University Plans Allston T Stop

The University will push Boston to establish a new commuter rail station near the Allston campus, Harvard officials said on Monday.

The stop is an outgrowth of a long standing Boston plan for a public transportation “urban ring” that would enable people to get into the western area of the city without being forced to connect through the Downtown Crossing and Park Street stations. Harvard wants to expand the ring more deeply into Allston than originally envisioned in order to create a “life science necklace” that would link Boston University, MIT, and Harvard.

“This is a pretty big idea and no one has said yes yet, but we think it makes a lot of sense,” said Harvard’s Director of Physical Planning Harris Band at a meeting of the Harvard-Allston Task Force Monday night. He added that the plan had been “gently discussed in a lot of different circles.”

The stop, tentatively named West Station, would be located near the turnpike ramps with the intention of reducing traffic by providing an incentive for people to abandon their cars before they enter the city. Band said the plan could be realized “fairly soon.”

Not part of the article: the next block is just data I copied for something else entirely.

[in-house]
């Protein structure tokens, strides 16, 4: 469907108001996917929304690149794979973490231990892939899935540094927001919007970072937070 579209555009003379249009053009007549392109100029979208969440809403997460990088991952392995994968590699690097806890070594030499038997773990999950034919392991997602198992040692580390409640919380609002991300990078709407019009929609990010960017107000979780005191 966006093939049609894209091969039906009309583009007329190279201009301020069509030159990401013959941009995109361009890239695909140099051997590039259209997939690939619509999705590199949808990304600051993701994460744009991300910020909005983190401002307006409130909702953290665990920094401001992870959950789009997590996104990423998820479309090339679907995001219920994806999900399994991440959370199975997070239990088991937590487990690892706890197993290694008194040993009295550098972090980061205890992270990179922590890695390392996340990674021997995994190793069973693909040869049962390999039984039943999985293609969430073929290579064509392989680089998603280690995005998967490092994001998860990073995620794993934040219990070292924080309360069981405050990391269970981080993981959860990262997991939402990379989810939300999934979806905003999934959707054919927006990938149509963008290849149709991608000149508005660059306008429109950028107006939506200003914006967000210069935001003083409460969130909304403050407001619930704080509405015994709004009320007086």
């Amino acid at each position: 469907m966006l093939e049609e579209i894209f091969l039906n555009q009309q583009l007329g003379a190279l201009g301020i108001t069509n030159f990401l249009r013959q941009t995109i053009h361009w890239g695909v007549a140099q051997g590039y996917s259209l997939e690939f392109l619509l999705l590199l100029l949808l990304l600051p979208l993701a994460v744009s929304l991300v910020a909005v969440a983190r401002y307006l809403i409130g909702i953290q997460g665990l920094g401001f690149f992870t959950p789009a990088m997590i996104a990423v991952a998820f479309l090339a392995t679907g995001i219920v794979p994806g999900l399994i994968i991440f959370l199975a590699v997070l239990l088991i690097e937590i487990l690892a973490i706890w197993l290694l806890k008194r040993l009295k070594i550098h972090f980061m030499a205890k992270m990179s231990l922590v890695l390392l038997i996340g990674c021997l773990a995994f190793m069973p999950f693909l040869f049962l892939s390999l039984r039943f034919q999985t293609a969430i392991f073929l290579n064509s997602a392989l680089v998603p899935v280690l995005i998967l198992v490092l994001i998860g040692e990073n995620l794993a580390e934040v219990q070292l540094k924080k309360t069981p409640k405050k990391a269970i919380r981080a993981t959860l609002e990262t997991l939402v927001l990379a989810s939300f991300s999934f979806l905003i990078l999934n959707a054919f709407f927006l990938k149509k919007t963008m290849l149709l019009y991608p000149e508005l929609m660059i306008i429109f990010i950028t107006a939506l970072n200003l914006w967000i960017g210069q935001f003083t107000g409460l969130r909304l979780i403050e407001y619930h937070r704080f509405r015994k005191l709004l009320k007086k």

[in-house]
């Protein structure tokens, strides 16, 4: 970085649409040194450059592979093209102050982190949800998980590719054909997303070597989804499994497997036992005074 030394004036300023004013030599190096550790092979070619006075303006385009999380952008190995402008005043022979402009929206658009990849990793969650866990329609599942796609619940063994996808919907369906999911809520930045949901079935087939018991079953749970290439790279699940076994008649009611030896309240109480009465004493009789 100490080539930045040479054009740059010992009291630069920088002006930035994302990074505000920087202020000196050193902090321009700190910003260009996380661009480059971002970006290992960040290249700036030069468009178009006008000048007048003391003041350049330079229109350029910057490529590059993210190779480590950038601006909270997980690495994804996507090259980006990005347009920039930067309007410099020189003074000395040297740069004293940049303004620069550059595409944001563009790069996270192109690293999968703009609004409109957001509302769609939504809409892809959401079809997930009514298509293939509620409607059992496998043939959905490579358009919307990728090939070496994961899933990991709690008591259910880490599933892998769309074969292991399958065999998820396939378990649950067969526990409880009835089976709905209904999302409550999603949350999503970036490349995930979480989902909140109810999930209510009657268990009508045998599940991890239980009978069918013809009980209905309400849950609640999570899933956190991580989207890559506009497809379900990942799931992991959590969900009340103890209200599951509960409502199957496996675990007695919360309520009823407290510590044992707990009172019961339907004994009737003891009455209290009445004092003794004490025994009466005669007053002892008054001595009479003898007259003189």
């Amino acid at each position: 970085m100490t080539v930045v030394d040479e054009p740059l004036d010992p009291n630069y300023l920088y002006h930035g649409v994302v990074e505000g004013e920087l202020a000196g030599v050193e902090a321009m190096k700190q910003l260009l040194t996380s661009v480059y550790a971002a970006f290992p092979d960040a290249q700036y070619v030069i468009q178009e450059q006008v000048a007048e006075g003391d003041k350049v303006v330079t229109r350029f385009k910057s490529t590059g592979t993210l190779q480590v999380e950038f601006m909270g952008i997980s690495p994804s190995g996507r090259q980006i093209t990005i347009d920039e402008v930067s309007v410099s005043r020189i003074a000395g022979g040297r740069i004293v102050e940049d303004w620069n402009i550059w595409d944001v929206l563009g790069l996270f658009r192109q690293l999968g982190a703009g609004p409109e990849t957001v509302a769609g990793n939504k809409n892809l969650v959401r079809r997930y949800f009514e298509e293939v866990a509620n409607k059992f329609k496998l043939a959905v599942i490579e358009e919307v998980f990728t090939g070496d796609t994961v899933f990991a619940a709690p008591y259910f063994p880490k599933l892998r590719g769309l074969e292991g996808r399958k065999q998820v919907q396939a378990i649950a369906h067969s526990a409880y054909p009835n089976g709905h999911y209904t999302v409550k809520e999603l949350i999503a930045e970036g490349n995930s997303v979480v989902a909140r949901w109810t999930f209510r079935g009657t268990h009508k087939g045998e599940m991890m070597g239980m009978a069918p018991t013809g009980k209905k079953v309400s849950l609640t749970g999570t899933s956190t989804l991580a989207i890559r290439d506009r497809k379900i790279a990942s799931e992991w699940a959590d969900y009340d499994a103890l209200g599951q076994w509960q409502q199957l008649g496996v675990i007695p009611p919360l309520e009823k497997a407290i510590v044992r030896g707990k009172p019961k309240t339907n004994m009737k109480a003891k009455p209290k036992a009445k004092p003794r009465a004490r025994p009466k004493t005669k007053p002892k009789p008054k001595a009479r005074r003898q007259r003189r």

A Harvard shuttle would connect the stop to the Allston campus. Band said that in the coming years the University would have to completely revamp its shuttle system, which runs throughout the city from Cambridge to the Longwood Medical Area. The University hopes to receive permission from the city for exclusive transit lanes, which would help eliminate congestion.

Band also presented the task force with possible locations for new parking lots to replace the parking that will be lost in the construction of new buildings. Planners currently envision putting all parking lots underground, an expensive proposition in an area that is converted marshland.

The University’s transportation plans for Allston center around creating a more friendly environment for pedestrians. Now an area defined by high density thoroughfares like Western Avenue, proposals include creating bike lanes, broader sidewalks, and slowing traffic with traffic lights and sharp right turns.

“There’s something of a revolution that can be achieved here in terms of pedestrian dynamics,” Band said.

Adam Shulman, who works for Boston’s Department of Transportation, also said Boston may turn the parking along North Harvard Street by the Business School into two hour or metered spots in response to resident complaints that commuters are leaving their cars there all day, as they park and walk into Harvard Square to catch the T.

—Staff writer Natalie I. Sherman can be reached at